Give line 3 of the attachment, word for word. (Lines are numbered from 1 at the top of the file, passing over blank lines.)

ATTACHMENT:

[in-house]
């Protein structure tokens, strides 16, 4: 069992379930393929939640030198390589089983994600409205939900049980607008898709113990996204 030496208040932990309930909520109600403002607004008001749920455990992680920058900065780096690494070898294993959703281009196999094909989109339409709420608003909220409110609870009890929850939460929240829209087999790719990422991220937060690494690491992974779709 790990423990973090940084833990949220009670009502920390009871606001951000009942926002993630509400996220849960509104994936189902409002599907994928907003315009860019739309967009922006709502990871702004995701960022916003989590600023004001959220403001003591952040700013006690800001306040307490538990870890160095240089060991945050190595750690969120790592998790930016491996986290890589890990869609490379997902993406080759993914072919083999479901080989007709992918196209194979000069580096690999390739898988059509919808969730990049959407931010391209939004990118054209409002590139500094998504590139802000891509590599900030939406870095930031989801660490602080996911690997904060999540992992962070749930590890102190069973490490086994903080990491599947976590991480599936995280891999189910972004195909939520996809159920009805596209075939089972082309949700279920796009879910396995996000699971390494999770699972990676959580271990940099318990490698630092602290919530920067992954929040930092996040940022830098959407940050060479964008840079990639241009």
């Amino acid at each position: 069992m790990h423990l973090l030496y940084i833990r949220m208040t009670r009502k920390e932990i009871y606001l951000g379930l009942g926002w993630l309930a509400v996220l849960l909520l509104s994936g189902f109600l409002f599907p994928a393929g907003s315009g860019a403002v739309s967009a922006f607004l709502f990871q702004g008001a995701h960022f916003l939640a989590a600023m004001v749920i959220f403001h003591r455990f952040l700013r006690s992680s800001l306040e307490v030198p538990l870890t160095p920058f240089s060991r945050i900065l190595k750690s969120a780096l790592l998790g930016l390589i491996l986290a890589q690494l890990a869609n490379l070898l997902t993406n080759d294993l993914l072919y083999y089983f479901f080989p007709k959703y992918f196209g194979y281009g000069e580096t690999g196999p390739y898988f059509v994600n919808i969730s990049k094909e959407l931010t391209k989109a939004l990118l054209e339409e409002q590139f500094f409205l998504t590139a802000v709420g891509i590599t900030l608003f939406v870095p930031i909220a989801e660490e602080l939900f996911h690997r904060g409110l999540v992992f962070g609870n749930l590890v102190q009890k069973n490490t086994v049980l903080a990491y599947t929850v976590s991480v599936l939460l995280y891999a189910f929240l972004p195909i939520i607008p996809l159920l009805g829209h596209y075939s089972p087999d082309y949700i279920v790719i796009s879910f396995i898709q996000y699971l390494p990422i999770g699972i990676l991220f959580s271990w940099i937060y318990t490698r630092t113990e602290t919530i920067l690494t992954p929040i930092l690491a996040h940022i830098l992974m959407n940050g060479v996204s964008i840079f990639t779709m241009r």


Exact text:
């Amino acid at each position: 069992m790990h423990l973090l030496y940084i833990r949220m208040t009670r009502k920390e932990i009871y606001l951000g379930l009942g926002w993630l309930a509400v996220l849960l909520l509104s994936g189902f109600l409002f599907p994928a393929g907003s315009g860019a403002v739309s967009a922006f607004l709502f990871q702004g008001a995701h960022f916003l939640a989590a600023m004001v749920i959220f403001h003591r455990f952040l700013r006690s992680s800001l306040e307490v030198p538990l870890t160095p920058f240089s060991r945050i900065l190595k750690s969120a780096l790592l998790g930016l390589i491996l986290a890589q690494l890990a869609n490379l070898l997902t993406n080759d294993l993914l072919y083999y089983f479901f080989p007709k959703y992918f196209g194979y281009g000069e580096t690999g196999p390739y898988f059509v994600n919808i969730s990049k094909e959407l931010t391209k989109a939004l990118l054209e339409e409002q590139f500094f409205l998504t590139a802000v709420g891509i590599t900030l608003f939406v870095p930031i909220a989801e660490e602080l939900f996911h690997r904060g409110l999540v992992f962070g609870n749930l590890v102190q009890k069973n490490t086994v049980l903080a990491y599947t929850v976590s991480v599936l939460l995280y891999a189910f929240l972004p195909i939520i607008p996809l159920l009805g829209h596209y075939s089972p087999d082309y949700i279920v790719i796009s879910f396995i898709q996000y699971l390494p990422i999770g699972i990676l991220f959580s271990w940099i937060y318990t490698r630092t113990e602290t919530i920067l690494t992954p929040i930092l690491a996040h940022i830098l992974m959407n940050g060479v996204s964008i840079f990639t779709m241009r």